Photo: CARL COURT/AFP/Getty Images/Newscom

Photo: CARL COURT/AFP/Getty Images/Newscom

The International Atomic Energy Agency (IAEA) is set to release a report indicating that Iran is fulfilling its commitments under the November interim agreement on Iran’s nuclear program. Iran has diluted half of its higher-grade enriched uranium stockpile, as required by the agreement, according to the IAEA.

While this is good news, the IAEA also noted that Iran announced a delay in finishing construction of a facility that will convert low-enriched uranium gas into an oxide powder that is less suitable for further processing into highly enriched bomb-grade uranium.

Consequently, the low-enriched uranium that Iran continues to accumulate will remain a greater proliferation threat, as it will be retained in a form that is more easily enriched to higher levels.

The real test for reaching an acceptable final agreement will be whether Iran agrees to extensive limits on its uranium enrichment, and intrusive inspections and modification of its plans for the Arak heavy water reactor to bar plutonium production. And even then, agreement is insufficient—Iran must actually live up to its commitments.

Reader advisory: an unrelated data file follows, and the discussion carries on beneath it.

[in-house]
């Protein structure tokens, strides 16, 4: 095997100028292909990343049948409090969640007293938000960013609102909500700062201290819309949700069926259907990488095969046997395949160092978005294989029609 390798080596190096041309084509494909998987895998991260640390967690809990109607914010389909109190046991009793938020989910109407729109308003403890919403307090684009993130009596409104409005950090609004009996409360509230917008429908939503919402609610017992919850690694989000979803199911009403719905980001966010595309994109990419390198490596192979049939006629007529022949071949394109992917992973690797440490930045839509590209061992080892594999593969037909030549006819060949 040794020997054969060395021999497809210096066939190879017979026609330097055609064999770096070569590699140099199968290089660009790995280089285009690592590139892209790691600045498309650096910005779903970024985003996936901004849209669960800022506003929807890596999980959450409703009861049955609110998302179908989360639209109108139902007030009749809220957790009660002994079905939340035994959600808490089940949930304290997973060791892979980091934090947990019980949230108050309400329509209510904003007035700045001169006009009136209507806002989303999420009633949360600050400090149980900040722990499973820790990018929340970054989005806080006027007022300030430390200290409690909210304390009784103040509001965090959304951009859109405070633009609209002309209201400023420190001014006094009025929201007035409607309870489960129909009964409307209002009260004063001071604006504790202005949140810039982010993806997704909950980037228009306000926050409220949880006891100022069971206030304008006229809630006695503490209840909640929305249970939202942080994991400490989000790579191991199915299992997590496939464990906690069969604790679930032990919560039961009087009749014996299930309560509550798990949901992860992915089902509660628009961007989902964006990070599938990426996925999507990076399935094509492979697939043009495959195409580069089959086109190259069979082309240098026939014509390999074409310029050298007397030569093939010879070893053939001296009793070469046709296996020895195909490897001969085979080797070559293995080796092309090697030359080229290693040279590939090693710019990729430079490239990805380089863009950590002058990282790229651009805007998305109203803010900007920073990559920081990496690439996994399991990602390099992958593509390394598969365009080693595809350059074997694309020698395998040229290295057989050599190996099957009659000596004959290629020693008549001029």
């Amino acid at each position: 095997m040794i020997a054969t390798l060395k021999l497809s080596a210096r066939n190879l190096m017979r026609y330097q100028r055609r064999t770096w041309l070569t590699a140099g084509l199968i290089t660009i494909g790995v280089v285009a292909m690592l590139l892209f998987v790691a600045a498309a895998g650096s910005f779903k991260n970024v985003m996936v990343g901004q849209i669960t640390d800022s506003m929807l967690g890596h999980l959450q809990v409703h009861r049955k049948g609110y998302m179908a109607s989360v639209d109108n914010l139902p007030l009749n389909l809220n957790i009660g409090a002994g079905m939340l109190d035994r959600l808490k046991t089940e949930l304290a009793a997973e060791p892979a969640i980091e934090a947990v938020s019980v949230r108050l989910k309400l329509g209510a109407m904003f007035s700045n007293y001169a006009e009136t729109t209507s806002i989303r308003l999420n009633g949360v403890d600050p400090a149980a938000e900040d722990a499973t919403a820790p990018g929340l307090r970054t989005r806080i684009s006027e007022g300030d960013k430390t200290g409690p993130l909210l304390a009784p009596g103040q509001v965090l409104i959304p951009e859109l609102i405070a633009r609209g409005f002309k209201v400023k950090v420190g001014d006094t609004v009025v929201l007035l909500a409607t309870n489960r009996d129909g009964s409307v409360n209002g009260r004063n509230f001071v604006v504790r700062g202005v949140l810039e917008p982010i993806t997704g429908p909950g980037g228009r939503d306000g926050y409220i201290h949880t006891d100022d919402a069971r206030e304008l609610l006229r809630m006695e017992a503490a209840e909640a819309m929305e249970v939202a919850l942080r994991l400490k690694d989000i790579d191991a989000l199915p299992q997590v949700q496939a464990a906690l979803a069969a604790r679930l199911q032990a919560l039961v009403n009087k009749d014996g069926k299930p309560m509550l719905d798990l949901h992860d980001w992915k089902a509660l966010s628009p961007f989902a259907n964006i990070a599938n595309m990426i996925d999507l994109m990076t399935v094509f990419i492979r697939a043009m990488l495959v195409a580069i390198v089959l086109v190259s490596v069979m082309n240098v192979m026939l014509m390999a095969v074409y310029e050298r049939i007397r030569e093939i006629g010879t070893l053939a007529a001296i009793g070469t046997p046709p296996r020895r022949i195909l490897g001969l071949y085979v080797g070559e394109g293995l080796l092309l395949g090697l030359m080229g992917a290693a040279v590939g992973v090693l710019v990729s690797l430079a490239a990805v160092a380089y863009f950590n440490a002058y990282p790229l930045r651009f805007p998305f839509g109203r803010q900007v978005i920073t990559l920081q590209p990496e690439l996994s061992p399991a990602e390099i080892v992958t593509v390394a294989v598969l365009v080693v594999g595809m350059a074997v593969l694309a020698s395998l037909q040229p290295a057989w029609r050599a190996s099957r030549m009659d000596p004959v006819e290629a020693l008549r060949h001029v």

But Tehran has taken a hard line against dismantling any of its nuclear infrastructure.  Ayatollah Ali Khamenei, Iran’s Supreme Leader, warned on April 9th that Iran will never give up its nuclear program:

These talks need to continue but all must know that despite continuation of the talks, activities of the Islamic Republic of Iran in the field of nuclear research and development won’t be halted at all.

Iran is developing more efficient centrifuges that will boost its potential output of enriched uranium and reduce the warning time for an Iranian nuclear breakout. Iran not only has refused to accept meaningful restrictions on the quantity and quality of its centrifuges, but it has ruled out giving up the plutonium path to a nuclear weapon offered by the heavy water reactor at Arak.

Iran also refuses to discuss its huge ballistic missile force, which is an important aspect of any nuclear weapons program.

Meanwhile, the Obama Administration’s relaxation of sanctions on Iran has enabled Tehran to surge its oil exports above the 1 million barrel per day average through July 20 set by the interim nuclear agreement.

This undermining of sanctions makes it even less likely that the Obama Administration will be able to reach an acceptable final agreement with Iran on the nuclear issue.

>>>Read More: U.S. Should Maximize Pressure on Iran at Nuclear Talks

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